The distribution and prevalence of lens opacities were examined and compared among three general population-based groups and a group that underwent cataract surgery. The population-based groups comprised subjects from the Framingham Eye Survey, the National Health and Nutrition Examination Survey, and the study of watermen in Maryland. Comparison among these groups revealed similar frequencies of lens opacities among age groups, with slightly higher rates for older individuals in the watermen study population. Comparison between the watermen and the surgical groups revealed that, of lenses with opacities, posterior subcapsular cataracts were present in a far greater percentage of surgery cases (60.6%) than in general population cases (5.3%). These findings confirm the generally held clinical belief that posterior subcapsular opacities are disproportionally represented in the surgical population and suggest that they cause more significant visual disability than do other types of cataracts.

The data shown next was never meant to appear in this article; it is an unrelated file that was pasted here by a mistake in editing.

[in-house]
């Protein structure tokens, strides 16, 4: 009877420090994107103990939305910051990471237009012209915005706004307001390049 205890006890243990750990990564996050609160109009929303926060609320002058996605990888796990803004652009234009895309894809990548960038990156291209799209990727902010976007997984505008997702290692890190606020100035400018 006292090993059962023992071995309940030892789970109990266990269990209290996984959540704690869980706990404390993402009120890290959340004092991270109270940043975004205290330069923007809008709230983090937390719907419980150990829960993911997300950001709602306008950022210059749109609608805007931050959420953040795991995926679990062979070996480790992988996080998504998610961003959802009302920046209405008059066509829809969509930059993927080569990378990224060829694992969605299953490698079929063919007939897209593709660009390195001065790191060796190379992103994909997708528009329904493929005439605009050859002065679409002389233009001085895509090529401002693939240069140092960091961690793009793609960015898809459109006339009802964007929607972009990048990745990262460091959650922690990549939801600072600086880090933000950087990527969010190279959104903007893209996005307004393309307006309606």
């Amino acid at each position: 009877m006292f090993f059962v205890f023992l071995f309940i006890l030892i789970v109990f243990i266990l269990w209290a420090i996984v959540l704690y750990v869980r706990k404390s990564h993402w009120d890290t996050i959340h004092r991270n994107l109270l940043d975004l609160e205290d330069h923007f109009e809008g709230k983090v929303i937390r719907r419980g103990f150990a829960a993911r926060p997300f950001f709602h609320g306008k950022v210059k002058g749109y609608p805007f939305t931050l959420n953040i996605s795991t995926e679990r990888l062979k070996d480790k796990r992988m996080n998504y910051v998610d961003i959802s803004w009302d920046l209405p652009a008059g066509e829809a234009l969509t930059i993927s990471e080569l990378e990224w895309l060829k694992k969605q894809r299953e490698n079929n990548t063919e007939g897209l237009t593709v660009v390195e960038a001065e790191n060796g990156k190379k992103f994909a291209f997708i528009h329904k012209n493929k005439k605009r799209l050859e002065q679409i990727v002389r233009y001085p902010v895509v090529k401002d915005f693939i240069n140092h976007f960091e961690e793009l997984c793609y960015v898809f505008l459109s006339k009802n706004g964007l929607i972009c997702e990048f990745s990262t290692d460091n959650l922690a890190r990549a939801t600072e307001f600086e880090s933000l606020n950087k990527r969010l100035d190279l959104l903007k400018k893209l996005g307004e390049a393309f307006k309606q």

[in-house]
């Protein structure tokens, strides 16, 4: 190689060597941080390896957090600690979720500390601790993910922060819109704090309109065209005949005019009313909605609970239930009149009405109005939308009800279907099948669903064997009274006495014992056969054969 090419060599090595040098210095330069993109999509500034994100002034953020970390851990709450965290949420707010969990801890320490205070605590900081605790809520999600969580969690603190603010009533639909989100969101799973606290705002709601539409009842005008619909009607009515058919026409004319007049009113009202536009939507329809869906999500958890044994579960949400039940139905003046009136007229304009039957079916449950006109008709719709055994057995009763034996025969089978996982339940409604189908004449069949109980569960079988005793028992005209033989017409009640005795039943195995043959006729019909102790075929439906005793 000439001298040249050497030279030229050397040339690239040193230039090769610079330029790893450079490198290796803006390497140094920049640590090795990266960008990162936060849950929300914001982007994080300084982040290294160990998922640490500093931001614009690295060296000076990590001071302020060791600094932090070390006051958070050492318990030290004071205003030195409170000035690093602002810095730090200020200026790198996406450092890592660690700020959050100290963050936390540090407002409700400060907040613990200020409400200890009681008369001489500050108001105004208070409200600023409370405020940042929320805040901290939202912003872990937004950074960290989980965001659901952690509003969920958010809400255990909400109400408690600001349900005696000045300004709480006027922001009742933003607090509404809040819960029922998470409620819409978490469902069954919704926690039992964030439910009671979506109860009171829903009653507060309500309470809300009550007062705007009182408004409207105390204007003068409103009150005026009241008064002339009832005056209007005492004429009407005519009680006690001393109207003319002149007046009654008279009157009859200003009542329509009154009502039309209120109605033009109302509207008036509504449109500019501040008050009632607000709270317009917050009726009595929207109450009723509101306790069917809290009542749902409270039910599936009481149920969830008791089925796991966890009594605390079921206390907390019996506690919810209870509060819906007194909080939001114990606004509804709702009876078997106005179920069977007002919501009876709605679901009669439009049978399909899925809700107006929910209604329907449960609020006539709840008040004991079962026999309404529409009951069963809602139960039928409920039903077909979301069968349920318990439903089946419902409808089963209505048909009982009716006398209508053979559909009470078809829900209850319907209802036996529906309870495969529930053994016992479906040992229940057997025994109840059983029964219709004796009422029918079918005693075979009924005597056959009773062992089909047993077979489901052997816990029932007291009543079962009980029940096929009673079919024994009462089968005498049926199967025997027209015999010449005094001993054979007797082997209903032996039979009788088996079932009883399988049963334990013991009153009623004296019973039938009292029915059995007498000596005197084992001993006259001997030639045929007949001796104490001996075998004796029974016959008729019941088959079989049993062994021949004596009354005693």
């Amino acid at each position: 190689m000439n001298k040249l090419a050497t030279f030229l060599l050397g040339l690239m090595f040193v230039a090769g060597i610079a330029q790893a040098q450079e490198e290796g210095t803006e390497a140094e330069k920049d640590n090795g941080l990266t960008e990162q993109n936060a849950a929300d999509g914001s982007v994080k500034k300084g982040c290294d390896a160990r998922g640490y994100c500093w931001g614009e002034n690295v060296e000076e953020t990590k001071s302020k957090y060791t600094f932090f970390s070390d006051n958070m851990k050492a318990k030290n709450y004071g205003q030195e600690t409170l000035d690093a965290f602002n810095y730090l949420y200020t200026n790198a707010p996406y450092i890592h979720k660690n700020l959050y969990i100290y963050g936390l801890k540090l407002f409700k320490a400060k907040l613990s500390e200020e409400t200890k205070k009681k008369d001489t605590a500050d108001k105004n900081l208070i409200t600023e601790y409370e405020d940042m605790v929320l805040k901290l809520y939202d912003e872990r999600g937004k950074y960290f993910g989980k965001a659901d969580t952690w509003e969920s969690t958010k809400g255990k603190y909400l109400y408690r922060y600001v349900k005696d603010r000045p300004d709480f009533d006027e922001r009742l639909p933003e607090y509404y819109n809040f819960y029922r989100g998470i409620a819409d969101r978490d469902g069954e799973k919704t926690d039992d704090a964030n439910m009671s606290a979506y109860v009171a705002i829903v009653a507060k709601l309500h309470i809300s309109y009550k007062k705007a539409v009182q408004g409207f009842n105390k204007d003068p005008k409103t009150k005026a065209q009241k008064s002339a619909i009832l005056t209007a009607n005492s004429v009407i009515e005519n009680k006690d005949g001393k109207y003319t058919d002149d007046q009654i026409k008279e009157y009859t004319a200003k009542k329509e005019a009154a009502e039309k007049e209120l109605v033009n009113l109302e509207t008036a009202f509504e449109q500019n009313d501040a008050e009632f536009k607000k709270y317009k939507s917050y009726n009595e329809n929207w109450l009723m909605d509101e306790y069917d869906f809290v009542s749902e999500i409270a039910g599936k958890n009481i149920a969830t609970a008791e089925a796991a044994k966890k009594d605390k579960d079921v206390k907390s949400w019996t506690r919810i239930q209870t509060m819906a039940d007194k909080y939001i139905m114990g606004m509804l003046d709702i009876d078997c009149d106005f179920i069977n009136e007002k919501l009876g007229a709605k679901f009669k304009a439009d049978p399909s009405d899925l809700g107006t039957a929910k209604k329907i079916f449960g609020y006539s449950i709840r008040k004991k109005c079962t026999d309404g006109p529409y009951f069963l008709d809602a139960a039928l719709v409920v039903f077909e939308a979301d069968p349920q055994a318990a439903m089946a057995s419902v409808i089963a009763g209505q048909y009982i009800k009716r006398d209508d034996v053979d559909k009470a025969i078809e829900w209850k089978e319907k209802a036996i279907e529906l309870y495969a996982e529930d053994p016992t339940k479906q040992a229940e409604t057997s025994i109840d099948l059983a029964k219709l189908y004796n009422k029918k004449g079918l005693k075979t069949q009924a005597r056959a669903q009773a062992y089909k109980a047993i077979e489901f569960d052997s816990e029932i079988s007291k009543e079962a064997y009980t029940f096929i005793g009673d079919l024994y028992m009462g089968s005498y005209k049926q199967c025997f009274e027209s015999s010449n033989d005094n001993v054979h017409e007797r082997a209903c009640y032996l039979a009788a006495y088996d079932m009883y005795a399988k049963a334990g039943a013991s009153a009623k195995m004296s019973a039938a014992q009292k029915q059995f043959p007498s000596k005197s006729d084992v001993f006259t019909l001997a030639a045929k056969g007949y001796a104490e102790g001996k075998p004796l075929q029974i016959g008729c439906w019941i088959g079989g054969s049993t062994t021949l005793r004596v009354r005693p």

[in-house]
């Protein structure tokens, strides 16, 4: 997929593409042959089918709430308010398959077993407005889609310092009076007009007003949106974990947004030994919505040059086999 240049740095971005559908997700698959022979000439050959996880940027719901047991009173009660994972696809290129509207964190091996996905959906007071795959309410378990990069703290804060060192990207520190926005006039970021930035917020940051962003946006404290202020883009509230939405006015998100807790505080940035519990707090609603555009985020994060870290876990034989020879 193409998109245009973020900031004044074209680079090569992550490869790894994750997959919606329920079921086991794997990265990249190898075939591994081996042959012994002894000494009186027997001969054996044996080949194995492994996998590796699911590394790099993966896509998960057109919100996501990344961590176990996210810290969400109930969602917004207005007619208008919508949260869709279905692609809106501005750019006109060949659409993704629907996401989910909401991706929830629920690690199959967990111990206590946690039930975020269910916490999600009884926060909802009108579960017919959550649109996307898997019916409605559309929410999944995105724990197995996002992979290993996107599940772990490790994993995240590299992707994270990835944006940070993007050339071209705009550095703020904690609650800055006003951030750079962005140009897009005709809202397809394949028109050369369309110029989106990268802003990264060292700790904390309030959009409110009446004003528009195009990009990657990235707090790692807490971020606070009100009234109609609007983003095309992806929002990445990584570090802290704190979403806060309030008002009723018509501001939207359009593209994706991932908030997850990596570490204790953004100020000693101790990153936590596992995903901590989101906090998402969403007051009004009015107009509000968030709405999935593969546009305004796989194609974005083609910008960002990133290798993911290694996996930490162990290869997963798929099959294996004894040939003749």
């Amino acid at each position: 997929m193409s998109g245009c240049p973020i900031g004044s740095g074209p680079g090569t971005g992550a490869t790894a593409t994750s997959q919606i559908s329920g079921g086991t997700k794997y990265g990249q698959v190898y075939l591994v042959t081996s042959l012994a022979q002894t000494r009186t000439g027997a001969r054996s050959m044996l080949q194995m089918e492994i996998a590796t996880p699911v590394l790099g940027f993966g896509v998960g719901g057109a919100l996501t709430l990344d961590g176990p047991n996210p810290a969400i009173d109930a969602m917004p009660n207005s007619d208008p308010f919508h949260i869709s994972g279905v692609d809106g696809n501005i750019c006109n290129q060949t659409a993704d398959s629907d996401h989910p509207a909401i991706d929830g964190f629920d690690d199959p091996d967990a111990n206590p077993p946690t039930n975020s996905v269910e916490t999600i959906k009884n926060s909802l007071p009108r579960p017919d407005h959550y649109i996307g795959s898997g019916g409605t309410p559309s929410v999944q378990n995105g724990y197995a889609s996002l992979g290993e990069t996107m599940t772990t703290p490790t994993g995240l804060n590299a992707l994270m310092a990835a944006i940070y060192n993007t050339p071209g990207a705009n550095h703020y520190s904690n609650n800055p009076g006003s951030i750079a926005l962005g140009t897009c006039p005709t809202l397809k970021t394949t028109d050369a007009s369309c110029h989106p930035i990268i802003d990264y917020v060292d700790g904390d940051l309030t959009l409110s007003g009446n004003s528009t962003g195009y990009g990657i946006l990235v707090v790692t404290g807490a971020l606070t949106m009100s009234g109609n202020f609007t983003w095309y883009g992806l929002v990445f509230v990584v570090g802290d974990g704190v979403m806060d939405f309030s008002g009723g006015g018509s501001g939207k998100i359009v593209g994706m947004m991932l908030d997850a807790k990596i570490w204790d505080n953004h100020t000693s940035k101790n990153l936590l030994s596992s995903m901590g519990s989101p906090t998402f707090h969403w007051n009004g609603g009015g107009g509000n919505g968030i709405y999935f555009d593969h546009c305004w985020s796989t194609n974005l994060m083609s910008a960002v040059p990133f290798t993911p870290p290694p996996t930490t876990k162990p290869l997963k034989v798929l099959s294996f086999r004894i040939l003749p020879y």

|Original language||English (US)|
|Number of pages||5|
|Journal||Archives of ophthalmology|
|State||Published - Jul 1991|
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